April 25, 2020
YESTERDAY, NEW FEDERAL-PROVINCIAL FUNDING was announced that will provide rent relief for small businesses and non-profits. This is excellent news.
And today, the BC government reports it has secured 324 hotel rooms for Victoria homeless people (and 686 for Vancouver’s). Another positive move.
Later in the day, I get the usual emailed news release from the provincial government. It always begins the same way, just with new numbers: “Today, we are announcing 95 new cases, for a total of 1,948 cases in British Columbia.”
Ninety-five is a big daily jump, for BC, one that is partly explained by outbreaks in two poultry processing plants on the mainland, 53 cases in all as of today.
Given such numbers and the fact that the new coronavirus is thought to have originated in a meat market, I wonder if more people will shun meat?
At times like this I feel relieved to have a vegetarian diet, though I know fresh produce can spread disease as well. Global industrial agriculture seems to demand conditions that make contamination a definite risk: low-paid people working in close quarters and often co-habiting with others in close quarters.
I feel for the farmers all over Canada complaining about the border restrictions, which are making it difficult to get skilled farmhands from Mexico or elsewhere. But it is an odd situation. We cannot get enough Canadians to do the work because the wages are so low for long hours of physically demanding work. If the wages were higher, the cost of food would rise. Our desire for cheap food is a large part of the problem.
In the Western world and beyond, our economies have relied on turning us all into good consumers. We want so much and purchase so much non-essential goods and services (including exotic vacations), our food budget has to be kept in check so we can afford all that other stuff.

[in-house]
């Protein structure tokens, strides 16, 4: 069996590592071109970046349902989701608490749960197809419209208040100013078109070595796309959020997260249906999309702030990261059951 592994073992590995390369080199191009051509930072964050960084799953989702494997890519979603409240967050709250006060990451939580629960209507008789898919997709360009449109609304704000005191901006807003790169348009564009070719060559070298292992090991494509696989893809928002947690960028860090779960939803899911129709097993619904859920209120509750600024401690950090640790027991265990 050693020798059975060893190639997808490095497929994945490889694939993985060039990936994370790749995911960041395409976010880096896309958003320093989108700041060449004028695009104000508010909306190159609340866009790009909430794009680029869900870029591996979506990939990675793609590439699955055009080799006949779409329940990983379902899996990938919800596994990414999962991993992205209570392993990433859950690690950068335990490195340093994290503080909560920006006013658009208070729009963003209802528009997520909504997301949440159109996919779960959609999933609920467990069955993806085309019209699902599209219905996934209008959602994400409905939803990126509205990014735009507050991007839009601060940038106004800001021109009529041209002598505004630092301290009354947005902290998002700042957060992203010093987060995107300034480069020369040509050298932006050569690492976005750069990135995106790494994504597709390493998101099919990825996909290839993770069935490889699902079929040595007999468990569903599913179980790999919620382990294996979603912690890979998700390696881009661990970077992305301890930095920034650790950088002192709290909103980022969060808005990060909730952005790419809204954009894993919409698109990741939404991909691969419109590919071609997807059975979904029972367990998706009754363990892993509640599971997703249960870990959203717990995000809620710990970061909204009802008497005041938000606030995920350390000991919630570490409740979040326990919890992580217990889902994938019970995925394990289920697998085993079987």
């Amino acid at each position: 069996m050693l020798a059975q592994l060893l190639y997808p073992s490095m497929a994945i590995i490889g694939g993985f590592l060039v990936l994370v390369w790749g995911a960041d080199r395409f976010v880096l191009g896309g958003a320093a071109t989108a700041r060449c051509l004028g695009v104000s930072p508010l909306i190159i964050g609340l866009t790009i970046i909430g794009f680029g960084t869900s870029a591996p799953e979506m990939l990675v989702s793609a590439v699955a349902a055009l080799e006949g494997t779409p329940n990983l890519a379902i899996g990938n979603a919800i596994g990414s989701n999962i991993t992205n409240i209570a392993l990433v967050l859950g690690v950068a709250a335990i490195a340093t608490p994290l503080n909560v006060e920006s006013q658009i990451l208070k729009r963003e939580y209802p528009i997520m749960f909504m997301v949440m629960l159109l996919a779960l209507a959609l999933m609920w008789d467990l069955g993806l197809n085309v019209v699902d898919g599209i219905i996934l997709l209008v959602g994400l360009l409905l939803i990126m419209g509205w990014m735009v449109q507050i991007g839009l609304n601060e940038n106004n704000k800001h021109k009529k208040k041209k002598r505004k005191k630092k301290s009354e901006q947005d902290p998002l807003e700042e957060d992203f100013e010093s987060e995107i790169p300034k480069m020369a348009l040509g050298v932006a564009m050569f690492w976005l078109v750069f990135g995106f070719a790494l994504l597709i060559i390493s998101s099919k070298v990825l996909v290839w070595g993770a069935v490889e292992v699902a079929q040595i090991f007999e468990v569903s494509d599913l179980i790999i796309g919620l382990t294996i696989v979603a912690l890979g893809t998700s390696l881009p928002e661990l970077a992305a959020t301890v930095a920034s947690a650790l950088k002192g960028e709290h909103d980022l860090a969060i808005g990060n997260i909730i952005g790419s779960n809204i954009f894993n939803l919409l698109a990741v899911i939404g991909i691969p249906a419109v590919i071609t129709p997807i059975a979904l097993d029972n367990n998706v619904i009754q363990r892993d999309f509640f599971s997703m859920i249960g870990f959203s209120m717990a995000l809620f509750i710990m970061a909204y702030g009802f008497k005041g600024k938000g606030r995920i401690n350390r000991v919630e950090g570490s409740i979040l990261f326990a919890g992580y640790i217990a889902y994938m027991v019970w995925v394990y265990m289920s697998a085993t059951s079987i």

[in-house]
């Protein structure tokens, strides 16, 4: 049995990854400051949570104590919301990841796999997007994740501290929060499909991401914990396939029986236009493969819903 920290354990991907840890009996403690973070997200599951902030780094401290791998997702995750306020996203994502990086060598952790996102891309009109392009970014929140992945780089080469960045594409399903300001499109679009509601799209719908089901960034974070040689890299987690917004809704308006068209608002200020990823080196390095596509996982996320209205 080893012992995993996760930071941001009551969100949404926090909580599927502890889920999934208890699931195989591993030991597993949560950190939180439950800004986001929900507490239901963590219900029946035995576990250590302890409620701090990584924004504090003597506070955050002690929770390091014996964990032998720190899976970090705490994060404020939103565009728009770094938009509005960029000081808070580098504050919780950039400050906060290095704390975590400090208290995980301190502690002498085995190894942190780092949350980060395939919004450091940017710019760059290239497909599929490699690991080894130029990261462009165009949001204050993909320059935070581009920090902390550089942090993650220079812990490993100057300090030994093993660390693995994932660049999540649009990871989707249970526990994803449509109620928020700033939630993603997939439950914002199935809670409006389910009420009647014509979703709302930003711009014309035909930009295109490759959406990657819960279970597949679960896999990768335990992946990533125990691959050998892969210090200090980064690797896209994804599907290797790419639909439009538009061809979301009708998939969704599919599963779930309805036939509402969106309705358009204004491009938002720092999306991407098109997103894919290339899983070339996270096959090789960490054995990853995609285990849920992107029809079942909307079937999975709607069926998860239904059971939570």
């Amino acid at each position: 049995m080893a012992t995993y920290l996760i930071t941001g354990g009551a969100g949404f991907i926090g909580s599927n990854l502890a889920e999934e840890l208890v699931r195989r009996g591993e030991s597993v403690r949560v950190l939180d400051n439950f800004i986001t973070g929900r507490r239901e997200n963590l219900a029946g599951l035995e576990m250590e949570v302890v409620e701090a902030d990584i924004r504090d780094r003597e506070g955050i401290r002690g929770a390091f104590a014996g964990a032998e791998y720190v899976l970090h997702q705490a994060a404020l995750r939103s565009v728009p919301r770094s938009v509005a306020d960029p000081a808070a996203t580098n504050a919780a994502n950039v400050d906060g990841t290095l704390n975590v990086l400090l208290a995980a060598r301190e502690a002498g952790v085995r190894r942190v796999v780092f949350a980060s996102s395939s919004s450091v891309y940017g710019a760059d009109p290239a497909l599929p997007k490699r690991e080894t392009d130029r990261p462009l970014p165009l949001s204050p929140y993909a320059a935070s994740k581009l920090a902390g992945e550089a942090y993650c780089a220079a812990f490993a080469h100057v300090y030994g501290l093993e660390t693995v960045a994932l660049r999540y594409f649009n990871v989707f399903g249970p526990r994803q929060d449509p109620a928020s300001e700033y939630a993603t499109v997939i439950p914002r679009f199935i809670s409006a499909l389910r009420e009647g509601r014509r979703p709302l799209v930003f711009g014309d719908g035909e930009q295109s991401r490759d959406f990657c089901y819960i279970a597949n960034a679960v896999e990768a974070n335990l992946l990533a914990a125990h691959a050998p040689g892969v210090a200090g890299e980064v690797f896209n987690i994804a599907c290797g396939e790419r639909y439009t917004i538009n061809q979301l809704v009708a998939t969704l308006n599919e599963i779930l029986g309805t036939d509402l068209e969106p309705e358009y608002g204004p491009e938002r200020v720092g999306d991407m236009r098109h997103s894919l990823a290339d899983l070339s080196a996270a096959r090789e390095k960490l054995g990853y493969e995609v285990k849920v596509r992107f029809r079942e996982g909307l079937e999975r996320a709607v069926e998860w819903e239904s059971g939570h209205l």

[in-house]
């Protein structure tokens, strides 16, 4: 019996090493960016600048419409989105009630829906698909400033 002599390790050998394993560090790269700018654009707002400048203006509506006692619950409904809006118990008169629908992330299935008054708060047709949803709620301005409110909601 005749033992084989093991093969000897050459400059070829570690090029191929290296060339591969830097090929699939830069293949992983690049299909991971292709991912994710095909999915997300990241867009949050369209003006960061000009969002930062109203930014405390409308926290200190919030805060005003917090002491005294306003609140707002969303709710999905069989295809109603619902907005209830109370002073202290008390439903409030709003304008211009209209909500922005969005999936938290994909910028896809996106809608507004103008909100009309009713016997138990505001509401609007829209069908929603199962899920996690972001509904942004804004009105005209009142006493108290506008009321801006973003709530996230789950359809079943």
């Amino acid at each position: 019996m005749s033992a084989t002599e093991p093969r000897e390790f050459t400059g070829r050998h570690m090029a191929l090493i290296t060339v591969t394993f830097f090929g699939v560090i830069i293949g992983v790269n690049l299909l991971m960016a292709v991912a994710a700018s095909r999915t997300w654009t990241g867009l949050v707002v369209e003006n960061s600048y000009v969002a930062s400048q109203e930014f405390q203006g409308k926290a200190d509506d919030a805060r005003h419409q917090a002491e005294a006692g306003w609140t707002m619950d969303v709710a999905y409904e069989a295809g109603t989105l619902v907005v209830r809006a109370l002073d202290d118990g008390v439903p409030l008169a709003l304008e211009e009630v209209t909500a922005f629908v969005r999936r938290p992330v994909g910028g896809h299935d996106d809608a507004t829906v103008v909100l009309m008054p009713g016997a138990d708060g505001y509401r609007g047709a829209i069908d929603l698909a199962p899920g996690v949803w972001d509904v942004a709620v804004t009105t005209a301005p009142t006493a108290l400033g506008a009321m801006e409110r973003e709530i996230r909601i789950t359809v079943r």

I do fear it will all collapse in a fitful, painful way, something like this pandemic. Relying on endless economic, consumption-based growth to keep us afloat cannot work in the long-run, can it? Certainly not without wrecking the planetary systems we depend on, from pollination to the very atmosphere we breathe.
On an individual level, we will have to make do with less. I doubt we’ll be any less happy as long as we still have the basics: a comfortable home, decent food, access to good education and health care.
But again, our economy, our governments, our endless shops, cafes and services, all depend on us being big consumers of non-essentials.
Airline travel, for instance is a big non-essential (in most cases), one that costs a great deal both in consumer dollars and impact to the environment. Despite growing awareness of the climate crisis in recent years, air travel has only increased and was projected to continue in that direction. The coronavirus crisis has brought it to a virtual halt, with airlines crying for bailouts. Yet it has become evident that we can manage quite well without most of those flights, whether for business or pleasure. The great speed with which the virus was transported around the globe during January and February should, alone, be adequate evidence of the tremendous damage that air travel can wreak on the planet and its inhabitants.
I am hoping that latter realization helps on the climate crisis front. As the Suzuki Foundation notes, “If left unchecked, [carbon emissions from the airline industry] could consume a full quarter of the available carbon budget for limiting temperature rise to 1.5 C.” Emissions from flights stay in the atmosphere, for centuries.
Unfortunately, international aviation is not covered under the Paris Agreement and the industry enjoys tax-free jet fuel on international flights, giving rise to absurdly low prices that obviously do not reflect the true costs of flying. (I have not flown for 16 years.) The federal government should not bail out the airline companies.
Leslie Campbell is the founding editor of FOCUS. She welcomes your comments below or through the “Contact Us” button.